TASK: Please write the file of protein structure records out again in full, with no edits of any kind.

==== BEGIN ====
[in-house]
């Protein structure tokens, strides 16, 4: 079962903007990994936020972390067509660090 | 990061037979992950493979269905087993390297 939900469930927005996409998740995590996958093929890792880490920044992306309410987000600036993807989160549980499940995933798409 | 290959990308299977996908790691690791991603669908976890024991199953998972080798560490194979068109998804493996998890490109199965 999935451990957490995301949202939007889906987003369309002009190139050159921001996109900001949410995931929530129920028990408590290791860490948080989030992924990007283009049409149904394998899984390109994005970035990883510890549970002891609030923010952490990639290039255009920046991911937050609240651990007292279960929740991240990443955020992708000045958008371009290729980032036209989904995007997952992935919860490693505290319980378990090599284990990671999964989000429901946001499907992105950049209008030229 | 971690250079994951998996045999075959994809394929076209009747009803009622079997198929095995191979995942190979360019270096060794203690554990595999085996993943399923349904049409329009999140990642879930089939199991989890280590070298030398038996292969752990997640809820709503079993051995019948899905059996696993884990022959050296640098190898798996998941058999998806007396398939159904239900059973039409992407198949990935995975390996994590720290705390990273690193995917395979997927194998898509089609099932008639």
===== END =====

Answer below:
[in-house]
């Protein structure tokens, strides 16, 4: 079962903007990994936020972390067509660090 | 990061037979992950493979269905087993390297 939900469930927005996409998740995590996958093929890792880490920044992306309410987000600036993807989160549980499940995933798409 | 290959990308299977996908790691690791991603669908976890024991199953998972080798560490194979068109998804493996998890490109199965 999935451990957490995301949202939007889906987003369309002009190139050159921001996109900001949410995931929530129920028990408590290791860490948080989030992924990007283009049409149904394998899984390109994005970035990883510890549970002891609030923010952490990639290039255009920046991911937050609240651990007292279960929740991240990443955020992708000045958008371009290729980032036209989904995007997952992935919860490693505290319980378990090599284990990671999964989000429901946001499907992105950049209008030229 | 971690250079994951998996045999075959994809394929076209009747009803009622079997198929095995191979995942190979360019270096060794203690554990595999085996993943399923349904049409329009999140990642879930089939199991989890280590070298030398038996292969752990997640809820709503079993051995019948899905059996696993884990022959050296640098190898798996998941058999998806007396398939159904239900059973039409992407198949990935995975390996994590720290705390990273690193995917395979997927194998898509089609099932008639």